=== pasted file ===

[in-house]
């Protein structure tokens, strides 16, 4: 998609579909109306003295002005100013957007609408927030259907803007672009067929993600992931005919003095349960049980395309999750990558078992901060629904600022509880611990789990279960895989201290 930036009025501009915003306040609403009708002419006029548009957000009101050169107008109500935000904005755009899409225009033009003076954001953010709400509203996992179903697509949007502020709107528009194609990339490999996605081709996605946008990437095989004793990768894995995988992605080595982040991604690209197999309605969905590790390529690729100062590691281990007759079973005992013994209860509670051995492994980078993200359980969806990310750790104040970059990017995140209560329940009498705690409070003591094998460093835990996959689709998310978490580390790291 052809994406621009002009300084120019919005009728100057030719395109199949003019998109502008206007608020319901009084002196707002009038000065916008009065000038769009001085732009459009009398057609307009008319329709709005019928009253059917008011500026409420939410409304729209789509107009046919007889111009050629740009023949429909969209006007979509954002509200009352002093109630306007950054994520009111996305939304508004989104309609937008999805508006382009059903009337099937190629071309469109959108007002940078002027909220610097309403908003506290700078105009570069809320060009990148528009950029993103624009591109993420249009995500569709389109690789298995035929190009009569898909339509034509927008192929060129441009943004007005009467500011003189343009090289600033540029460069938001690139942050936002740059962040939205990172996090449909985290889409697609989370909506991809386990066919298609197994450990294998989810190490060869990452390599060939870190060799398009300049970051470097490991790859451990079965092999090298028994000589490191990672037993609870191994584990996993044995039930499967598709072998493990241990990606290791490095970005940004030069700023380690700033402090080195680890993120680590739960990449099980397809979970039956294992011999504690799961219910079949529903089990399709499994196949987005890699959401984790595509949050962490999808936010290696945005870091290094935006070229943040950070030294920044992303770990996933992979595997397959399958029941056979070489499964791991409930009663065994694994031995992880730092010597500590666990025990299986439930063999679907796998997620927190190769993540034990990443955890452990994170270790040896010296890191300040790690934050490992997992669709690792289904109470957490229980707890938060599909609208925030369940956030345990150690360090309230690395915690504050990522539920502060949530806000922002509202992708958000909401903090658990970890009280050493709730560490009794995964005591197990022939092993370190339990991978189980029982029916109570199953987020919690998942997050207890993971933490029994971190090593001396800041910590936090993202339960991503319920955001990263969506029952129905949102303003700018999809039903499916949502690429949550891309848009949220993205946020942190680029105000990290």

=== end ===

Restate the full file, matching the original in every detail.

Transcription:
[in-house]
């Protein structure tokens, strides 16, 4: 998609579909109306003295002005100013957007609408927030259907803007672009067929993600992931005919003095349960049980395309999750990558078992901060629904600022509880611990789990279960895989201290 930036009025501009915003306040609403009708002419006029548009957000009101050169107008109500935000904005755009899409225009033009003076954001953010709400509203996992179903697509949007502020709107528009194609990339490999996605081709996605946008990437095989004793990768894995995988992605080595982040991604690209197999309605969905590790390529690729100062590691281990007759079973005992013994209860509670051995492994980078993200359980969806990310750790104040970059990017995140209560329940009498705690409070003591094998460093835990996959689709998310978490580390790291 052809994406621009002009300084120019919005009728100057030719395109199949003019998109502008206007608020319901009084002196707002009038000065916008009065000038769009001085732009459009009398057609307009008319329709709005019928009253059917008011500026409420939410409304729209789509107009046919007889111009050629740009023949429909969209006007979509954002509200009352002093109630306007950054994520009111996305939304508004989104309609937008999805508006382009059903009337099937190629071309469109959108007002940078002027909220610097309403908003506290700078105009570069809320060009990148528009950029993103624009591109993420249009995500569709389109690789298995035929190009009569898909339509034509927008192929060129441009943004007005009467500011003189343009090289600033540029460069938001690139942050936002740059962040939205990172996090449909985290889409697609989370909506991809386990066919298609197994450990294998989810190490060869990452390599060939870190060799398009300049970051470097490991790859451990079965092999090298028994000589490191990672037993609870191994584990996993044995039930499967598709072998493990241990990606290791490095970005940004030069700023380690700033402090080195680890993120680590739960990449099980397809979970039956294992011999504690799961219910079949529903089990399709499994196949987005890699959401984790595509949050962490999808936010290696945005870091290094935006070229943040950070030294920044992303770990996933992979595997397959399958029941056979070489499964791991409930009663065994694994031995992880730092010597500590666990025990299986439930063999679907796998997620927190190769993540034990990443955890452990994170270790040896010296890191300040790690934050490992997992669709690792289904109470957490229980707890938060599909609208925030369940956030345990150690360090309230690395915690504050990522539920502060949530806000922002509202992708958000909401903090658990970890009280050493709730560490009794995964005591197990022939092993370190339990991978189980029982029916109570199953987020919690998942997050207890993971933490029994971190090593001396800041910590936090993202339960991503319920955001990263969506029952129905949102303003700018999809039903499916949502690429949550891309848009949220993205946020942190680029105000990290």